Security experts and lawmakers fear a terrorist mass-casualty attack at malls, sporting events, and other places where crowds congregate.
Disaster management specialists from the private and public sectors briefed Congress yesterday on their efforts to protect mass gatherings from terrorists seeking mass casualty events.
"Mass gatherings," said Representative Bennie G. Thompson (D-MS), chairman of the House Homeland Security Committee, "could be particularly tempting targets for al Qaeda and other terrorist organizations with the goals of killing and injuring the most people, destroying the most infrastructure, and having the greatest impact possible with the least amount of effort."
Witnesses addressed the importance of information sharing and coordination and collaboration between the federal government and its state and local partners as well as the private sector. Like most critical infrastructure in the country, most mass gatherings occur on private property such as malls, sports stadiums, and state fairgrounds.
Commercial facilities, where most mass gatherings occur, were identified as one of the 18 critical infrastructure and key resource sectors by the National Infrastructure Protection Plan (NIPP), an outgrowth of Homeland Security Presidential Directive 7 (HSPD-7).
According to Roger Rufe , director of the Office of Operations Coordination and Planning at the Department of Homeland Security, the federal government provides significant resources to state and local authorities and the private sector to protect mass gatherings or what they deem "special events."
In 2004, the Special Event Working Group (SEWG) was formed to validate a methodology for identifying and categorizing special events and then coordinating federal support for specific events. The group, according to Rufe, plugs up any gaps state and local partners have identified but couldn't address because they had exhausted their resources. An interagency threat committee within the SEWG also produces Joint Special Event Threat Assessments (JSETA) that are then distributed to state and local fusion centers for situational awareness.
The Homeland Infrastructure Threat and Risk Analysis Center within DHS also helps commercial facilities owners and operators by providing intelligence-based research and analysis and lesson learned materials. "The goal is to provide strategically relevant and actionable information on threats they face, primarily from terrorists," testified Robert B. Stephan, assistant secretary of infrastructure protection at DHS. These bulletins are distributed through the secure and encrypted Homeland Security Information Network to vetted private sector members.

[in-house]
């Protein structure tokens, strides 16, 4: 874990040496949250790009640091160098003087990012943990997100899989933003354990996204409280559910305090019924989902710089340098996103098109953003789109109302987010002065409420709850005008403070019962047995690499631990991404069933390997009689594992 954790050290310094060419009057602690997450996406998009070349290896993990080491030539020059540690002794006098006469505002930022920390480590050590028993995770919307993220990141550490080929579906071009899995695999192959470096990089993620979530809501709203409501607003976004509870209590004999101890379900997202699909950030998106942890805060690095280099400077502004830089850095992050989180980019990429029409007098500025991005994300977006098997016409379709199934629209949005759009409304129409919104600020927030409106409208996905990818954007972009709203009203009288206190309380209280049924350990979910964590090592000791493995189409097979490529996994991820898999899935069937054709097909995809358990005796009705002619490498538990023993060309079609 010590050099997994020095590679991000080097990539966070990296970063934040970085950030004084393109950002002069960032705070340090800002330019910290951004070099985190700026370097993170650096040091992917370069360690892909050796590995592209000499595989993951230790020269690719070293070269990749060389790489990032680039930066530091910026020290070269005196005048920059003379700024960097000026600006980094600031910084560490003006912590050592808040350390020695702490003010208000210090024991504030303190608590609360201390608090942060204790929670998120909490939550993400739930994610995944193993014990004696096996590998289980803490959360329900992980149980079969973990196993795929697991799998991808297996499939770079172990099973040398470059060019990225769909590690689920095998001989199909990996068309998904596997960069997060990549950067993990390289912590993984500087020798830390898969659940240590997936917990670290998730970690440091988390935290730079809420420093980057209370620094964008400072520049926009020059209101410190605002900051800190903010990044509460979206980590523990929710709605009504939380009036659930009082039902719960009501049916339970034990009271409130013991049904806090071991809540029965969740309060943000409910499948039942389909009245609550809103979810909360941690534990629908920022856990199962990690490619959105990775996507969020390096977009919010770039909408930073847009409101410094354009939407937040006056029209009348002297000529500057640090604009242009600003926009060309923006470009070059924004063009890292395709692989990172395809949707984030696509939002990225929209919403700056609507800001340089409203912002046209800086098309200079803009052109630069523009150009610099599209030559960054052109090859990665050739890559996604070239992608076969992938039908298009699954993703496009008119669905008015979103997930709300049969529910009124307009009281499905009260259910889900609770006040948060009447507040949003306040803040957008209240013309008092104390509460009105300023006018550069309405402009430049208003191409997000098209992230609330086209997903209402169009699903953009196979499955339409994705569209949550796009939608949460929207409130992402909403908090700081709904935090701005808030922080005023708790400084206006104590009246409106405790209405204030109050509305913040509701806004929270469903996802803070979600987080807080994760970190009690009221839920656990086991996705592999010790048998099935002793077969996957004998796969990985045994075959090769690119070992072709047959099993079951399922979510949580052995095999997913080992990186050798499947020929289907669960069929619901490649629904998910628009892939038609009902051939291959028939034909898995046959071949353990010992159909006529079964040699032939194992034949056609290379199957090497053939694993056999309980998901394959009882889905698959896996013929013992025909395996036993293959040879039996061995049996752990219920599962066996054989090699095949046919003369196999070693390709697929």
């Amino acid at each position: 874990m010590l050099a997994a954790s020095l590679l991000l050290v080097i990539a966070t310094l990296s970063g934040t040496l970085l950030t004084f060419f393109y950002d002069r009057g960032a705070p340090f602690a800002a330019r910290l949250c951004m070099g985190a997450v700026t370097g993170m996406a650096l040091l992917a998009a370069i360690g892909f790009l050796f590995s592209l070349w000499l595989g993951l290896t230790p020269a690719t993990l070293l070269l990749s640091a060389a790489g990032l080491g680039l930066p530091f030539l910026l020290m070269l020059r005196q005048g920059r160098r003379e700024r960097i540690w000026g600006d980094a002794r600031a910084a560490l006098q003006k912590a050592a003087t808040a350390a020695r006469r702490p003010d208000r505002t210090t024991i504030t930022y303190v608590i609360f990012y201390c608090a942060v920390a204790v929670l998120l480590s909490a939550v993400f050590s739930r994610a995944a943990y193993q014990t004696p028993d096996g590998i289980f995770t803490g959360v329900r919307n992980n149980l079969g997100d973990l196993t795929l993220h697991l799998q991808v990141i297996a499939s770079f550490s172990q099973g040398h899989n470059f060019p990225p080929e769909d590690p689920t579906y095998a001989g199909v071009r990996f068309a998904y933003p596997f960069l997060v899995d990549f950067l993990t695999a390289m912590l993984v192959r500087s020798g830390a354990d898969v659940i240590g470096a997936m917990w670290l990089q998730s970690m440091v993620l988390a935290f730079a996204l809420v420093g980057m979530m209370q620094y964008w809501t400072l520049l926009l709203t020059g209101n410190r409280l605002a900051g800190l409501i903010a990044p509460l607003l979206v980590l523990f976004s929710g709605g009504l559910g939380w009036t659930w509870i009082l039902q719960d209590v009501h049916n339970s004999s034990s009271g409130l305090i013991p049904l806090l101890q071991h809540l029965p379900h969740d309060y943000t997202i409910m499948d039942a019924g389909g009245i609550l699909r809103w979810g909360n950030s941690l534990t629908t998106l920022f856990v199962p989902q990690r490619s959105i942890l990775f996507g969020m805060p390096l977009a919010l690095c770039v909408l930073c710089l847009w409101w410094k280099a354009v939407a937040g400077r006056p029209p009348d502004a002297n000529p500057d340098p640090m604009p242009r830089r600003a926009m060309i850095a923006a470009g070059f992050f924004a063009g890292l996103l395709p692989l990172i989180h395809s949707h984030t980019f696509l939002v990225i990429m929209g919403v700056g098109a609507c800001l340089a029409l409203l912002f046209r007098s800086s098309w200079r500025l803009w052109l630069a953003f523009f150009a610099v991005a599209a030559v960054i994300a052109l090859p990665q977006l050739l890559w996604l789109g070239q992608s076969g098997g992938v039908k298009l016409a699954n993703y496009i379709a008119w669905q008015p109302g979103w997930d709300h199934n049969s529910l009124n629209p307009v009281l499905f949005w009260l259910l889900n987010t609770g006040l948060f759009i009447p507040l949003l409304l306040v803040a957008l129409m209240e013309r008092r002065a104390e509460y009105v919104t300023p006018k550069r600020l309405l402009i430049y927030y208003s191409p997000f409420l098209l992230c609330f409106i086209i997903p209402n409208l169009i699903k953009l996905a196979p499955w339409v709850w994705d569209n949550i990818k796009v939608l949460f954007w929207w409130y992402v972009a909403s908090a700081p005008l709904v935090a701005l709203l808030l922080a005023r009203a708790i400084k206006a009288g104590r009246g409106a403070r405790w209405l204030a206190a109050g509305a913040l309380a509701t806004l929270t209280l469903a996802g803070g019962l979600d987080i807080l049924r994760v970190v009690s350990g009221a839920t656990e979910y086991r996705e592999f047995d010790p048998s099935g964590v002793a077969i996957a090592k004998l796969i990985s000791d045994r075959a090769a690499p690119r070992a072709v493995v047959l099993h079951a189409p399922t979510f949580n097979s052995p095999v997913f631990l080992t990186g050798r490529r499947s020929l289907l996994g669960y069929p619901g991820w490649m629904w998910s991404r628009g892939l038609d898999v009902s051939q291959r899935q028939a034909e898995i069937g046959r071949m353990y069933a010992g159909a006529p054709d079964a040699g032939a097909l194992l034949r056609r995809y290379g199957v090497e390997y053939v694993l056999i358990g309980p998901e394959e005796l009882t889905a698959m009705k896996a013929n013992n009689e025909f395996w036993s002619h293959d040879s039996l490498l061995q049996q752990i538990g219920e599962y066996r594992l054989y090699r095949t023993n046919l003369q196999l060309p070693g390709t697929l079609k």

Douglas Reynolds, director of security of Mall of America in Minnesota, expressed how important it is for him to have access to the latest intelligence of threats to his facility. Last year, he was granted a seat on the Joint Terrorism Task Force Executive Board by the FBI. "This has proven to be an invaluable asset to Mall of America and our security program," he says.
Nevertheless, Reynolds criticized the federal government, telling lawmakers it took him seven years to forge partnerships with the task force and the Department of Homeland Security.
Thompson, in his opening statement, also criticized the Department of Homeland Security, noting a report his committee released in May recommended it do more to help localities hosting mass gatherings strenghten public health and other critical infrastructures, establish comprehensive biological surveillance systems, and ensure intelligence about biological threats is made actionable for decision-makers on the scene.
"It is remarkable how State, local, and private sector partners have worked together to develop solutions on their own, given the absence of dedicated Federal resources," he said.
Another problem identified is when emergency management personnel respond across state lines to help another state when disaster strikes. In 1996, Congress ratified the Emergency Management Assistance Compact (EMAC), an interstate mutual aid agreement that allows states to share personnel, equipment, and resources during an emergency. Responding state personnel under the agreement are immune from the receiving state's laws.
Dr. Thomas Blackwell, director of the Mecklenburg Emergency Medical Services Agency, which serves Charlotte, North Carolina, advocated that states should amend their EMAC legislation to provide immunity to all employees that work with the responding state to provide relief.
"An amendment ... would save valuable time that is now being spent drafting and executing contracts between the hospitals and the responding State so that the hospital employees will be covered by the immunity given to the State," he said.